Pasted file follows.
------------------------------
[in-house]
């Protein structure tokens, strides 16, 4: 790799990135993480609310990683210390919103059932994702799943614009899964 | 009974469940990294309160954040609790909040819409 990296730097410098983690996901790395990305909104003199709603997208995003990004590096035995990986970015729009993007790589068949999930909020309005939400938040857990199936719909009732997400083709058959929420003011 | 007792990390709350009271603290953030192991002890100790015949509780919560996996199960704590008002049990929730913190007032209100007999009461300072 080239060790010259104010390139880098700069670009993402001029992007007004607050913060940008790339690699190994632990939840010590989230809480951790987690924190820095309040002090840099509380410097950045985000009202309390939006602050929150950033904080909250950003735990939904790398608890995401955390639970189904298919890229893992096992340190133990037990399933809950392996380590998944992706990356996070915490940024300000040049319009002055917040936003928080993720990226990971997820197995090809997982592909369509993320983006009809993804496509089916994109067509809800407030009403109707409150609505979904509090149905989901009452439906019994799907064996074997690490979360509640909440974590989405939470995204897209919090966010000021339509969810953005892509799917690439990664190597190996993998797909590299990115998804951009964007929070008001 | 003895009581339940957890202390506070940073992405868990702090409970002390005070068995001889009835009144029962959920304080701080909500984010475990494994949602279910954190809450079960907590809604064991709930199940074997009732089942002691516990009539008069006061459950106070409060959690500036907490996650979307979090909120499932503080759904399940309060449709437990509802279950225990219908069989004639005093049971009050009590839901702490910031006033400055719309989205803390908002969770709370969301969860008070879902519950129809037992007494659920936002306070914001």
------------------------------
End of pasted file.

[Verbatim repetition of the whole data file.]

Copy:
[in-house]
């Protein structure tokens, strides 16, 4: 790799990135993480609310990683210390919103059932994702799943614009899964 | 009974469940990294309160954040609790909040819409 990296730097410098983690996901790395990305909104003199709603997208995003990004590096035995990986970015729009993007790589068949999930909020309005939400938040857990199936719909009732997400083709058959929420003011 | 007792990390709350009271603290953030192991002890100790015949509780919560996996199960704590008002049990929730913190007032209100007999009461300072 080239060790010259104010390139880098700069670009993402001029992007007004607050913060940008790339690699190994632990939840010590989230809480951790987690924190820095309040002090840099509380410097950045985000009202309390939006602050929150950033904080909250950003735990939904790398608890995401955390639970189904298919890229893992096992340190133990037990399933809950392996380590998944992706990356996070915490940024300000040049319009002055917040936003928080993720990226990971997820197995090809997982592909369509993320983006009809993804496509089916994109067509809800407030009403109707409150609505979904509090149905989901009452439906019994799907064996074997690490979360509640909440974590989405939470995204897209919090966010000021339509969810953005892509799917690439990664190597190996993998797909590299990115998804951009964007929070008001 | 003895009581339940957890202390506070940073992405868990702090409970002390005070068995001889009835009144029962959920304080701080909500984010475990494994949602279910954190809450079960907590809604064991709930199940074997009732089942002691516990009539008069006061459950106070409060959690500036907490996650979307979090909120499932503080759904399940309060449709437990509802279950225990219908069989004639005093049971009050009590839901702490910031006033400055719309989205803390908002969770709370969301969860008070879902519950129809037992007494659920936002306070914001």